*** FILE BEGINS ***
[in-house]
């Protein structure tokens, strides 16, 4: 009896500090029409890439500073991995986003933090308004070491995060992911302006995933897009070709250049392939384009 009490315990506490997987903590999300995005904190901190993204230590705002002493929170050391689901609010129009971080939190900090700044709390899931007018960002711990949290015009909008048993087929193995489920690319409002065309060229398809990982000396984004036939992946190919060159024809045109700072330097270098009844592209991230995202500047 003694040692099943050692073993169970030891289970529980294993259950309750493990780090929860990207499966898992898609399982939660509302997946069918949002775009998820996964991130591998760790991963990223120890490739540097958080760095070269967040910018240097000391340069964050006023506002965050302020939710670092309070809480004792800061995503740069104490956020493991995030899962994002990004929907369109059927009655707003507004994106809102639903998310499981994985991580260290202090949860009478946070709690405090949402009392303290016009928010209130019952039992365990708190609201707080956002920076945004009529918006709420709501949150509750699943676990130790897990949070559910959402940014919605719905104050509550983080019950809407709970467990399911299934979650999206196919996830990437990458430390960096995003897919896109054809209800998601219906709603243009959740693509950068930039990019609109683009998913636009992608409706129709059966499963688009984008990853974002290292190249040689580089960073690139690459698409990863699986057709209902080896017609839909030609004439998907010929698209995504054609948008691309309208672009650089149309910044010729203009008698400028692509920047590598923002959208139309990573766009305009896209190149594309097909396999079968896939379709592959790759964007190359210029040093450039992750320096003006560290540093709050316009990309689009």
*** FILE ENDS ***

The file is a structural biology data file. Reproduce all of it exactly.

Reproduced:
[in-house]
């Protein structure tokens, strides 16, 4: 009896500090029409890439500073991995986003933090308004070491995060992911302006995933897009070709250049392939384009 009490315990506490997987903590999300995005904190901190993204230590705002002493929170050391689901609010129009971080939190900090700044709390899931007018960002711990949290015009909008048993087929193995489920690319409002065309060229398809990982000396984004036939992946190919060159024809045109700072330097270098009844592209991230995202500047 003694040692099943050692073993169970030891289970529980294993259950309750493990780090929860990207499966898992898609399982939660509302997946069918949002775009998820996964991130591998760790991963990223120890490739540097958080760095070269967040910018240097000391340069964050006023506002965050302020939710670092309070809480004792800061995503740069104490956020493991995030899962994002990004929907369109059927009655707003507004994106809102639903998310499981994985991580260290202090949860009478946070709690405090949402009392303290016009928010209130019952039992365990708190609201707080956002920076945004009529918006709420709501949150509750699943676990130790897990949070559910959402940014919605719905104050509550983080019950809407709970467990399911299934979650999206196919996830990437990458430390960096995003897919896109054809209800998601219906709603243009959740693509950068930039990019609109683009998913636009992608409706129709059966499963688009984008990853974002290292190249040689580089960073690139690459698409990863699986057709209902080896017609839909030609004439998907010929698209995504054609948008691309309208672009650089149309910044010729203009008698400028692509920047590598923002959208139309990573766009305009896209190149594309097909396999079968896939379709592959790759964007190359210029040093450039992750320096003006560290540093709050316009990309689009």